I must agree to an extent that simplicity can be complex. There are few things that can move one as much as a "simple" folk melody, or a melody over a pianissimo (or even pianississimo) harmonic background (the opening of Sibelius' Violin Concerto comes to mind), or a melody over a pedal chord or very slow harmonic rhythm. These could all be examples of "simple" music, if melody is the chief factor under consideration.

However, complexity can have a variety of meanings and manifestations, and there are various kinds of complexity. There is complexity in following a "schema", and complexity in not doing so. But, is it possible to not follow a "schema"? If you aren't following an existing schema, aren't you creating one of your own?

  Re: Algebraic complexity in music  Zak at 04:31 on 25 March 2010

Simple textures I should say. And of course the completely unaccompanied melody goes in there too. (The medieval church was certainly aware of the power of "simple" melody to move to contemplation: http://www.youtube.com/watch?v=haw_WJGOi-0&NR=1)

I suppose this really is about the complexity of perception, though, and that is a different issue that relies upon the complexity of the ear and brain; interesting, but probably useless. If I remember correctly, though, it has been discovered that at least one of the areas of the brain responsible for language is also in someway related to musical ability. Perhaps, then, Stravinsky was right, and music really is "incapable of expressing anything"; we simply perceive it as expressing something because of music's relation to language in the brain. Or perhaps music's relation to language is what makes it capable of expression. Irrelevent, of course, but interesting nonetheless.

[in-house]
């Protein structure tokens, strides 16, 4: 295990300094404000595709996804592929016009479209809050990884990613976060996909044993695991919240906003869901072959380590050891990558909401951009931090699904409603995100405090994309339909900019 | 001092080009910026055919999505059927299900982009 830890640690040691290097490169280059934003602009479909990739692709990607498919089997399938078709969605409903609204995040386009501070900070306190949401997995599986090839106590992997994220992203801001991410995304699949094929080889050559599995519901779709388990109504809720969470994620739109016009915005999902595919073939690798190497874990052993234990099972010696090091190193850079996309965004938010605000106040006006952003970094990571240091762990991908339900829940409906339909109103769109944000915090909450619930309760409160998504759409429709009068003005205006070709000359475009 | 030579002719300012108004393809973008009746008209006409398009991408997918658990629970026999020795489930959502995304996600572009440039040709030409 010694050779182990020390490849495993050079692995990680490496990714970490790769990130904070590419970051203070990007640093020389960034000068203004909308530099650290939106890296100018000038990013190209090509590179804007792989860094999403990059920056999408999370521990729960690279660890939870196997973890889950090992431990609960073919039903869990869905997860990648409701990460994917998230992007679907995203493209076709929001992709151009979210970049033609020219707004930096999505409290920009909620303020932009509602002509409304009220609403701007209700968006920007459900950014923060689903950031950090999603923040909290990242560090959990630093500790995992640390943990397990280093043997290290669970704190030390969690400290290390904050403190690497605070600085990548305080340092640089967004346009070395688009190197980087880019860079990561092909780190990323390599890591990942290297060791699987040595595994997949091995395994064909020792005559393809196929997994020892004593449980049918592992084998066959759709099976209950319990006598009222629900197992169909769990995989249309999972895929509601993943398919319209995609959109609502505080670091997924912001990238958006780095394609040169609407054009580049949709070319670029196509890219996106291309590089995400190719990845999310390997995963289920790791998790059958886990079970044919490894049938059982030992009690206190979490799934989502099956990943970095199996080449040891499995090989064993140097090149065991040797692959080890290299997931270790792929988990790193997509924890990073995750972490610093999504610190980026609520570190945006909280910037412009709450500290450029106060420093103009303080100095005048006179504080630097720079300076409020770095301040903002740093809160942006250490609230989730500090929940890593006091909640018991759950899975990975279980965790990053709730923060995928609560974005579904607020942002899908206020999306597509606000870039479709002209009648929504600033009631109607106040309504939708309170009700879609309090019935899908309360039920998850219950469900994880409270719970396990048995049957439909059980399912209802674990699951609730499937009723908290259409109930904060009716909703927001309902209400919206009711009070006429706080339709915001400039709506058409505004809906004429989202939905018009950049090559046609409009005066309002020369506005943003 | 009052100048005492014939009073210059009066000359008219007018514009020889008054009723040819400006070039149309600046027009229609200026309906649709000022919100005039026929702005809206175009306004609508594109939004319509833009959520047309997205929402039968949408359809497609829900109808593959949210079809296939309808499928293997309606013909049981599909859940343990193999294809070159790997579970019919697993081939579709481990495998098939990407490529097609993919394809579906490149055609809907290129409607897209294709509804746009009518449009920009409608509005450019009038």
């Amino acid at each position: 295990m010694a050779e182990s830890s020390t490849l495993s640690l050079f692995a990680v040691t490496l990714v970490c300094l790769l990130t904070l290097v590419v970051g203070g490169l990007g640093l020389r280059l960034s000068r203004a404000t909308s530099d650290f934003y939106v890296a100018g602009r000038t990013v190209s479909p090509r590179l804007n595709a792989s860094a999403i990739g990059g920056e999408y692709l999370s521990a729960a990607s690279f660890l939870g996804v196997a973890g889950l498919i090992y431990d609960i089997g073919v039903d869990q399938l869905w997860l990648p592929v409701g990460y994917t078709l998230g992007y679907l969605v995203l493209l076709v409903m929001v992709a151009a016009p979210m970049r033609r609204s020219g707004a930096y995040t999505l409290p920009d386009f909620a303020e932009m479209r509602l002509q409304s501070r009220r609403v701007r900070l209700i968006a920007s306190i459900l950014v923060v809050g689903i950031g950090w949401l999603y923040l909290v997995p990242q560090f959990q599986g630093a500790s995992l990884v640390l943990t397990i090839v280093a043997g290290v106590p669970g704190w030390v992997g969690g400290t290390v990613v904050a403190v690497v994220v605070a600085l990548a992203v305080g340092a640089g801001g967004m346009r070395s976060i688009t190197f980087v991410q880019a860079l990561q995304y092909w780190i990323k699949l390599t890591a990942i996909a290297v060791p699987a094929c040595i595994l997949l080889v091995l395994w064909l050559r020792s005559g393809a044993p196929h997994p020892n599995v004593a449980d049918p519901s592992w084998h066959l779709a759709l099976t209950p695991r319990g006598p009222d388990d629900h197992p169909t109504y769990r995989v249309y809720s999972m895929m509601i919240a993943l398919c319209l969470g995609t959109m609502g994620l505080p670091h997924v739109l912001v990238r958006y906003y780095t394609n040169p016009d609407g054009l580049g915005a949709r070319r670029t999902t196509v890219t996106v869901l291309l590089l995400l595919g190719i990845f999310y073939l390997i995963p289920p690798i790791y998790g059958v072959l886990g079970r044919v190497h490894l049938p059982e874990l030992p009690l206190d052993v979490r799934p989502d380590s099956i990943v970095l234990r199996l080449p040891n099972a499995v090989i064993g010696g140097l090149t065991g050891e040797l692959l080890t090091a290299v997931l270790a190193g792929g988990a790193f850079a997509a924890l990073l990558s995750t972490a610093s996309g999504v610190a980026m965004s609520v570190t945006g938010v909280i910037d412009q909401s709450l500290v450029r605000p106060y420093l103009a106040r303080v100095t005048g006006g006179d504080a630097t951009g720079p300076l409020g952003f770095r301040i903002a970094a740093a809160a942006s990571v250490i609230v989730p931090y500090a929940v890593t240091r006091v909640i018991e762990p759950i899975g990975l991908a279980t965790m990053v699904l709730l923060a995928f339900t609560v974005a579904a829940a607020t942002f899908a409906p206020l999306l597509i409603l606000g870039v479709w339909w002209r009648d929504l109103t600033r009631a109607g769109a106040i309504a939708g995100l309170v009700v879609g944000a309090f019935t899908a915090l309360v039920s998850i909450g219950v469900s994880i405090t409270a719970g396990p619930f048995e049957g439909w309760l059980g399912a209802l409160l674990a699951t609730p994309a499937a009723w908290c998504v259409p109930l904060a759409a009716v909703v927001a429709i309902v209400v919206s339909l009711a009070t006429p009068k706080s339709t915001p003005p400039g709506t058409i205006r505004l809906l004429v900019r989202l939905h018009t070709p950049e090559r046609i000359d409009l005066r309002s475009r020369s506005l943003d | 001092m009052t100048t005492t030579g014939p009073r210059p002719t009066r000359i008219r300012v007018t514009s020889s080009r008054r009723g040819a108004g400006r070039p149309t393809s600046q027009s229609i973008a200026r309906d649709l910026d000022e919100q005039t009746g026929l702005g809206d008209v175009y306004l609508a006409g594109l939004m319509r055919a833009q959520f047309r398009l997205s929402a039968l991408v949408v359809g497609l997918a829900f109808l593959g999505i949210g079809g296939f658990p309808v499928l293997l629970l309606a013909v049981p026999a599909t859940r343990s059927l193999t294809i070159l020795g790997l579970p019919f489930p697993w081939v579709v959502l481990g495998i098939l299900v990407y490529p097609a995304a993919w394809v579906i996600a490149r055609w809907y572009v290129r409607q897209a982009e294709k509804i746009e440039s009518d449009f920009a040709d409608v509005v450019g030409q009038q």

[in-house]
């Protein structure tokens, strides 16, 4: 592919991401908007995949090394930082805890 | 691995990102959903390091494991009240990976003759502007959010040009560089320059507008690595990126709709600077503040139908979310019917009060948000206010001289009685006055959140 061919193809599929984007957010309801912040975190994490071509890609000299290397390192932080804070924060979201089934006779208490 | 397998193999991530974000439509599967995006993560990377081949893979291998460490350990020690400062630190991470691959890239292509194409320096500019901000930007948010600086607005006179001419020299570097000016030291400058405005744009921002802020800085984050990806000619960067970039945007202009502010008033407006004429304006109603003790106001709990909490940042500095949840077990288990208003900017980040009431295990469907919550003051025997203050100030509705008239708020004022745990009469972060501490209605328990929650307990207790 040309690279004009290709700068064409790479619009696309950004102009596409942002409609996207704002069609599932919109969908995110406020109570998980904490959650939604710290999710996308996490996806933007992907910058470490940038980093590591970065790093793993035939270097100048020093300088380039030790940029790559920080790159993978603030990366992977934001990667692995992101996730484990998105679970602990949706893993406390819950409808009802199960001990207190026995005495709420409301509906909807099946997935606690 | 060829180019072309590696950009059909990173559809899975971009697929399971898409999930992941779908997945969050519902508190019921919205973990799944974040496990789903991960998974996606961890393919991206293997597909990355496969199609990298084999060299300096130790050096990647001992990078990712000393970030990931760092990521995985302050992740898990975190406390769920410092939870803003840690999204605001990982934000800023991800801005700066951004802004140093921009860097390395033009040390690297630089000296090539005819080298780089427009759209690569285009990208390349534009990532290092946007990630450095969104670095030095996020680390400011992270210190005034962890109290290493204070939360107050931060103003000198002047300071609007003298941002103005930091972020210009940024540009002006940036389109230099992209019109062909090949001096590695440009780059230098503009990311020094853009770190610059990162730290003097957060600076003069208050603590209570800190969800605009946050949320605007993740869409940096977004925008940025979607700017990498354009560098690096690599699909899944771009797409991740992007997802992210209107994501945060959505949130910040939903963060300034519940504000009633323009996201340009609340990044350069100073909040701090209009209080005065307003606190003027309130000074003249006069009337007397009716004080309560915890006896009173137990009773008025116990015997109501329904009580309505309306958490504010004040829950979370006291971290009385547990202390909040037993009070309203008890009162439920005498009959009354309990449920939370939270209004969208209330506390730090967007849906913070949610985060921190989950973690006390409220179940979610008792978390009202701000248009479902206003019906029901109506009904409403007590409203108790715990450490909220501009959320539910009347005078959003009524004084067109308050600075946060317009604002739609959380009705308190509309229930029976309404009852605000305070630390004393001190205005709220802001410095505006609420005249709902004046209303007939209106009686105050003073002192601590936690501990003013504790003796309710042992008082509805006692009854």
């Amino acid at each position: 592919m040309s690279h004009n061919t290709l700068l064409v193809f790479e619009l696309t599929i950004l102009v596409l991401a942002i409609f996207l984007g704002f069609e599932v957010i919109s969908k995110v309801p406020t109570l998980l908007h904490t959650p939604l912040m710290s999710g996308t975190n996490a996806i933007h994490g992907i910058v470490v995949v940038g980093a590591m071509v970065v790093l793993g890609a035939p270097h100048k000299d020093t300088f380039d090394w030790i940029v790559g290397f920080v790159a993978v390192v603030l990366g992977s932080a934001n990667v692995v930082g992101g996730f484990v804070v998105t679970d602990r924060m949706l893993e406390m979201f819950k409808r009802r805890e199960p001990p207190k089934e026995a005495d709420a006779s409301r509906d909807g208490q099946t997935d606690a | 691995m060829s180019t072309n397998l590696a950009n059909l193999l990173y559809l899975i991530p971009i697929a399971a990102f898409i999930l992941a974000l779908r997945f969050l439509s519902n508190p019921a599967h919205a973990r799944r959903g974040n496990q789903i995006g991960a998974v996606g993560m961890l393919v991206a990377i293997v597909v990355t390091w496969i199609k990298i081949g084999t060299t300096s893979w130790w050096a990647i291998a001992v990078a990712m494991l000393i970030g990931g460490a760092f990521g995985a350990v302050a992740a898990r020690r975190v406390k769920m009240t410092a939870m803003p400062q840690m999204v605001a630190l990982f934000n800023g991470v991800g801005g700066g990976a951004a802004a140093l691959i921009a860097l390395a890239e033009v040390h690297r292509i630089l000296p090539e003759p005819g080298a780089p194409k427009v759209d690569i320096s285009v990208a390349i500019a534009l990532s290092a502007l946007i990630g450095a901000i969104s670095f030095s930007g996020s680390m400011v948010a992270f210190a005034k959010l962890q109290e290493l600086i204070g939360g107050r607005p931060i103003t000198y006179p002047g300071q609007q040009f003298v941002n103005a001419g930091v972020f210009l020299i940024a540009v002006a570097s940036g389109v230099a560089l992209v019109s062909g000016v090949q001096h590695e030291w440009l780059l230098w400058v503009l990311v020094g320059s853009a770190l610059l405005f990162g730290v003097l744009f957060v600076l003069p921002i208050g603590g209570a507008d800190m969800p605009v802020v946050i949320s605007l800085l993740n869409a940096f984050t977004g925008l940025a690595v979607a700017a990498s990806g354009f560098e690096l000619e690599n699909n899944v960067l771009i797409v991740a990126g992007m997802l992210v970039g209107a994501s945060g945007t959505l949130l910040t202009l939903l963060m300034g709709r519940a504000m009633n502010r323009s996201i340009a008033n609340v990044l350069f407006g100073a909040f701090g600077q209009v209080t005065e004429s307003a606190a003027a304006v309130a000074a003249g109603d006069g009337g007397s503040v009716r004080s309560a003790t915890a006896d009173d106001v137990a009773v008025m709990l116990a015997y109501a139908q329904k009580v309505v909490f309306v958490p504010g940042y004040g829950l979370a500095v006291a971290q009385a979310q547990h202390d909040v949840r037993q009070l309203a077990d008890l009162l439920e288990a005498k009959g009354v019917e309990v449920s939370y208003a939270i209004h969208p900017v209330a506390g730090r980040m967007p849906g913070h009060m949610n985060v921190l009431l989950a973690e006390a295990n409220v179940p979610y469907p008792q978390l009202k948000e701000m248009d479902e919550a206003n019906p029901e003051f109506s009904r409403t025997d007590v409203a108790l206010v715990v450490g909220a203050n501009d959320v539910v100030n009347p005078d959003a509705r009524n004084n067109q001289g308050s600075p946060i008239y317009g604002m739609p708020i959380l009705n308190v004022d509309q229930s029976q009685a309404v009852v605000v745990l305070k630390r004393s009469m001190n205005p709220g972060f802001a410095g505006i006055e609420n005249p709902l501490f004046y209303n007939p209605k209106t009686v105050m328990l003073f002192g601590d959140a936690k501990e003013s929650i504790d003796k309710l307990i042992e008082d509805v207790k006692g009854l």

Re: Algebraic complexity in music  MartinY at 09:24 on 25 March 2010

Sorry I have been away from the forum for so long. Firstly scrap thieves have stolen our village's telephone cables so we had no internet or telephones for a week causing big problems like all the social services monitoring devices failing, though somehow the national lottery machine stayed working!? It is obviously so important it has a backup radio connection. Secondly I have been in France (but not to IRCAM...) though I walked down Boulevard Sevastopol.

However - Music as a language or not? Some musics as a language others not? It is a big and still controversial subject. Leonard Bernstein gave a lecture on it years ago and academics have still a little industry writing articles saying Berstein was wrong. I think we should start a music as a language? thread. I have lots of things to say, including something about complex numbers but I think that should go in Spectralism because it is probably the case that serious spectralists should know quite a bit about complex analysis whether they want to or not.

  Re: Algebraic complexity in music  Zak at 09:00 on 01 April 2010

Musical language...

There have been attempts at creating a musical language before. See:



There are some obvious comparisons between music and language--motives could be compared to morphemes, pitches to phonemes, and rhythm, timbre, dynamics, and articulation would be the phonetic aspect--, and by the simplest definition language is music. But is music language? I would have to say no because music lacks anything definitely comparable to syntax in a linguistic sense, and it is syntax that differentiates language from forms of communication like pidgins and animal calls which have only semantics. But not all music even has semantics, so the music/language comparison only goes so far.

This 50 message thread spans 4 pages:  < <   1   2   3  [4]